Format

Send to

Choose Destination
Cell Host Microbe. 2016 Feb 10;19(2):227-39. doi: 10.1016/j.chom.2016.01.003.

Intestinal REG3 Lectins Protect against Alcoholic Steatohepatitis by Reducing Mucosa-Associated Microbiota and Preventing Bacterial Translocation.

Author information

1
Department of Medicine, University of California San Diego, La Jolla, CA 92093, USA; Department of Medicine, VA San Diego Healthcare System, San Diego, CA 92161, USA.
2
J. Craig Venter Institute, Rockville, MD 20850, USA.
3
St. Luc University Hospital, Université Catholique de Louvain, Brussels 1200, Belgium.
4
Department of Medicine, University of California San Diego, La Jolla, CA 92093, USA.
5
Howard Hughes Medical Institute; Department of Immunology, The University of Texas Southwestern Medical Center, Dallas, TX 75390, USA.
6
Department of Medicine, University of California San Diego, La Jolla, CA 92093, USA; Department of Medicine, VA San Diego Healthcare System, San Diego, CA 92161, USA. Electronic address: beschnabl@ucsd.edu.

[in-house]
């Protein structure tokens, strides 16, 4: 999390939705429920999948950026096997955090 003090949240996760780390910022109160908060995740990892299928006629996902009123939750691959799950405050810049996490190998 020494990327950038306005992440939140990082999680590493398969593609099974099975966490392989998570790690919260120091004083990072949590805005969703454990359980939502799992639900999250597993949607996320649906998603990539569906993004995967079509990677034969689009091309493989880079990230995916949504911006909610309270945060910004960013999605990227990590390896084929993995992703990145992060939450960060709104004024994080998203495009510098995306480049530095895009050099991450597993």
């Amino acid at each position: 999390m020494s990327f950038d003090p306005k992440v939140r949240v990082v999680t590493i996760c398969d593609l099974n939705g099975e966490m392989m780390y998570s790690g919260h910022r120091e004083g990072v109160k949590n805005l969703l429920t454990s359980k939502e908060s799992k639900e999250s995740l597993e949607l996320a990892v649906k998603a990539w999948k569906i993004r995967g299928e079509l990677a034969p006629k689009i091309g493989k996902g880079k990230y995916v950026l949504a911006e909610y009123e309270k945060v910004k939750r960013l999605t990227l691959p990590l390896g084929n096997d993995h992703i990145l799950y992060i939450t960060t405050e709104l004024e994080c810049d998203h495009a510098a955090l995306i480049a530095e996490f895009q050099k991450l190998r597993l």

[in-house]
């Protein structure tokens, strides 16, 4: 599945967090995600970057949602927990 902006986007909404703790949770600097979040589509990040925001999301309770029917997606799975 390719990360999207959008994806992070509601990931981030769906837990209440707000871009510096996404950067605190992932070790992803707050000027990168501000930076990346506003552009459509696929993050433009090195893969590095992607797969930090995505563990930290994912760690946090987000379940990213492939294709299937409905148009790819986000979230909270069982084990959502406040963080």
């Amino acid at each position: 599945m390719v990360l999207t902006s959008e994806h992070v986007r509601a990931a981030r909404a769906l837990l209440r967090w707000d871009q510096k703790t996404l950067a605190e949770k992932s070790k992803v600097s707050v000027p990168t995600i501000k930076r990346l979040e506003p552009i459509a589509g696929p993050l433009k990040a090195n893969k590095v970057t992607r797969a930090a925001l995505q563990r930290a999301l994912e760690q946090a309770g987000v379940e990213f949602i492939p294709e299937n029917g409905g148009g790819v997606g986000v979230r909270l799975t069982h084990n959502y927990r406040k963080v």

Abstract

Approximately half of all deaths from liver cirrhosis, the tenth leading cause of mortality in the United States, are related to alcohol use. Chronic alcohol consumption is accompanied by intestinal dysbiosis and bacterial overgrowth, yet little is known about the factors that alter the microbial composition or their contribution to liver disease. We previously associated chronic alcohol consumption with lower intestinal levels of the antimicrobial-regenerating islet-derived (REG)-3 lectins. Here, we demonstrate that intestinal deficiency in REG3B or REG3G increases numbers of mucosa-associated bacteria and enhances bacterial translocation to the mesenteric lymph nodes and liver, promoting the progression of ethanol-induced fatty liver disease toward steatohepatitis. Overexpression of Reg3g in intestinal epithelial cells restricts bacterial colonization of mucosal surfaces, reduces bacterial translocation, and protects mice from alcohol-induced steatohepatitis. Thus, alcohol appears to impair control of the mucosa-associated microbiota, and subsequent breach of the mucosal barrier facilitates progression of alcoholic liver disease.

PMID:
26867181
PMCID:
PMC4786170
DOI:
10.1016/j.chom.2016.01.003
[Indexed for MEDLINE]
Free PMC Article

Supplemental Content

Full text links

Icon for Elsevier Science Icon for PubMed Central
Loading ...
Support Center